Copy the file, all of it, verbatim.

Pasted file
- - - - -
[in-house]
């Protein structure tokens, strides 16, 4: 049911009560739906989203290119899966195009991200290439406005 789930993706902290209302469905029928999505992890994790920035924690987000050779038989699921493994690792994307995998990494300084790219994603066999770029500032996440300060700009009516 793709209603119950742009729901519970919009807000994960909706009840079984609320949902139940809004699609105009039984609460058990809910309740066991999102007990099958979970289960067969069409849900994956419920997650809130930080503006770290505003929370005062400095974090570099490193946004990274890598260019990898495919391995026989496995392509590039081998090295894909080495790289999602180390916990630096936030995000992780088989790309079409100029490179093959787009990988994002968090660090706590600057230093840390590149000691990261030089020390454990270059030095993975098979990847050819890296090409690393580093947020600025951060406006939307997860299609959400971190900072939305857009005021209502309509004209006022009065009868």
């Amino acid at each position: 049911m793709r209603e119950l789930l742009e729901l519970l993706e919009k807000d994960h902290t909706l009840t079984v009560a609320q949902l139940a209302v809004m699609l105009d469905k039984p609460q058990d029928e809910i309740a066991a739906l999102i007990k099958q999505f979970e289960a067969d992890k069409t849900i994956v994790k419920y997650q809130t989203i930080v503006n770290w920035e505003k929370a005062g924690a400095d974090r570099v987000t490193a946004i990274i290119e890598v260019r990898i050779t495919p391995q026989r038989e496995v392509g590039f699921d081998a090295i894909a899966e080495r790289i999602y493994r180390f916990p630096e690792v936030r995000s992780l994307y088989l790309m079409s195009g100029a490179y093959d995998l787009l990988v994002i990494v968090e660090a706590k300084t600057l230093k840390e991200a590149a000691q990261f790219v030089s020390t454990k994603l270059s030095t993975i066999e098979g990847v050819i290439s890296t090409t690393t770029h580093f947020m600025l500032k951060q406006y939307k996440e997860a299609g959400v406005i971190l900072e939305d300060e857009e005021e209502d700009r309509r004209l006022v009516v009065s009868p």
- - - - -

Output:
[in-house]
């Protein structure tokens, strides 16, 4: 049911009560739906989203290119899966195009991200290439406005 789930993706902290209302469905029928999505992890994790920035924690987000050779038989699921493994690792994307995998990494300084790219994603066999770029500032996440300060700009009516 793709209603119950742009729901519970919009807000994960909706009840079984609320949902139940809004699609105009039984609460058990809910309740066991999102007990099958979970289960067969069409849900994956419920997650809130930080503006770290505003929370005062400095974090570099490193946004990274890598260019990898495919391995026989496995392509590039081998090295894909080495790289999602180390916990630096936030995000992780088989790309079409100029490179093959787009990988994002968090660090706590600057230093840390590149000691990261030089020390454990270059030095993975098979990847050819890296090409690393580093947020600025951060406006939307997860299609959400971190900072939305857009005021209502309509004209006022009065009868």
């Amino acid at each position: 049911m793709r209603e119950l789930l742009e729901l519970l993706e919009k807000d994960h902290t909706l009840t079984v009560a609320q949902l139940a209302v809004m699609l105009d469905k039984p609460q058990d029928e809910i309740a066991a739906l999102i007990k099958q999505f979970e289960a067969d992890k069409t849900i994956v994790k419920y997650q809130t989203i930080v503006n770290w920035e505003k929370a005062g924690a400095d974090r570099v987000t490193a946004i990274i290119e890598v260019r990898i050779t495919p391995q026989r038989e496995v392509g590039f699921d081998a090295i894909a899966e080495r790289i999602y493994r180390f916990p630096e690792v936030r995000s992780l994307y088989l790309m079409s195009g100029a490179y093959d995998l787009l990988v994002i990494v968090e660090a706590k300084t600057l230093k840390e991200a590149a000691q990261f790219v030089s020390t454990k994603l270059s030095t993975i066999e098979g990847v050819i290439s890296t090409t690393t770029h580093f947020m600025l500032k951060q406006y939307k996440e997860a299609g959400v406005i971190l900072e939305d300060e857009e005021e209502d700009r309509r004209l006022v009516v009065s009868p």